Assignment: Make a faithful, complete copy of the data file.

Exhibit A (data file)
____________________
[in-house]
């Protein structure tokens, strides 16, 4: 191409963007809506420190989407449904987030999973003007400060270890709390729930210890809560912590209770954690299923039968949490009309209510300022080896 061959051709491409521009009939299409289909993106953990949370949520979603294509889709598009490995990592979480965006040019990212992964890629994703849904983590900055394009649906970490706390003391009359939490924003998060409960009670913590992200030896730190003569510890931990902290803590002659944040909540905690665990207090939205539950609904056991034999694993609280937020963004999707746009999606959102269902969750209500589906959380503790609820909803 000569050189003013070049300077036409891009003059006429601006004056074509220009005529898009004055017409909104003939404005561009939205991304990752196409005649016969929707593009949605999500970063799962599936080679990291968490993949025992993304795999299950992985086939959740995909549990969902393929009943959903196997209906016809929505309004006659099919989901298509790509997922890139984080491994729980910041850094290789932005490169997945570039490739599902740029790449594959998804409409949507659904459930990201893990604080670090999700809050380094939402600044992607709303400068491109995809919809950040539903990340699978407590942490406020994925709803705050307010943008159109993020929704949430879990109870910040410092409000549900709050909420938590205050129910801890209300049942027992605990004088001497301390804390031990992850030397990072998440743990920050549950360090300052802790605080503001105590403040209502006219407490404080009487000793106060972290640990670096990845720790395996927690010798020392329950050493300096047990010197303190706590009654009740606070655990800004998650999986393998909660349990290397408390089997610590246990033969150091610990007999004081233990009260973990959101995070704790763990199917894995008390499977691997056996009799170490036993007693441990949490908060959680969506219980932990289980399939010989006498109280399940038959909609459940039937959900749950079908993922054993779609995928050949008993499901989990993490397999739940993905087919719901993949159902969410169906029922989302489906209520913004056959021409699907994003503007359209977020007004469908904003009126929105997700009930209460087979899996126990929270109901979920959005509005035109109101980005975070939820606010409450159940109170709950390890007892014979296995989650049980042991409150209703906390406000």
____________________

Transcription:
[in-house]
């Protein structure tokens, strides 16, 4: 191409963007809506420190989407449904987030999973003007400060270890709390729930210890809560912590209770954690299923039968949490009309209510300022080896 061959051709491409521009009939299409289909993106953990949370949520979603294509889709598009490995990592979480965006040019990212992964890629994703849904983590900055394009649906970490706390003391009359939490924003998060409960009670913590992200030896730190003569510890931990902290803590002659944040909540905690665990207090939205539950609904056991034999694993609280937020963004999707746009999606959102269902969750209500589906959380503790609820909803 000569050189003013070049300077036409891009003059006429601006004056074509220009005529898009004055017409909104003939404005561009939205991304990752196409005649016969929707593009949605999500970063799962599936080679990291968490993949025992993304795999299950992985086939959740995909549990969902393929009943959903196997209906016809929505309004006659099919989901298509790509997922890139984080491994729980910041850094290789932005490169997945570039490739599902740029790449594959998804409409949507659904459930990201893990604080670090999700809050380094939402600044992607709303400068491109995809919809950040539903990340699978407590942490406020994925709803705050307010943008159109993020929704949430879990109870910040410092409000549900709050909420938590205050129910801890209300049942027992605990004088001497301390804390031990992850030397990072998440743990920050549950360090300052802790605080503001105590403040209502006219407490404080009487000793106060972290640990670096990845720790395996927690010798020392329950050493300096047990010197303190706590009654009740606070655990800004998650999986393998909660349990290397408390089997610590246990033969150091610990007999004081233990009260973990959101995070704790763990199917894995008390499977691997056996009799170490036993007693441990949490908060959680969506219980932990289980399939010989006498109280399940038959909609459940039937959900749950079908993922054993779609995928050949008993499901989990993490397999739940993905087919719901993949159902969410169906029922989302489906209520913004056959021409699907994003503007359209977020007004469908904003009126929105997700009930209460087979899996126990929270109901979920959005509005035109109101980005975070939820606010409450159940109170709950390890007892014979296995989650049980042991409150209703906390406000």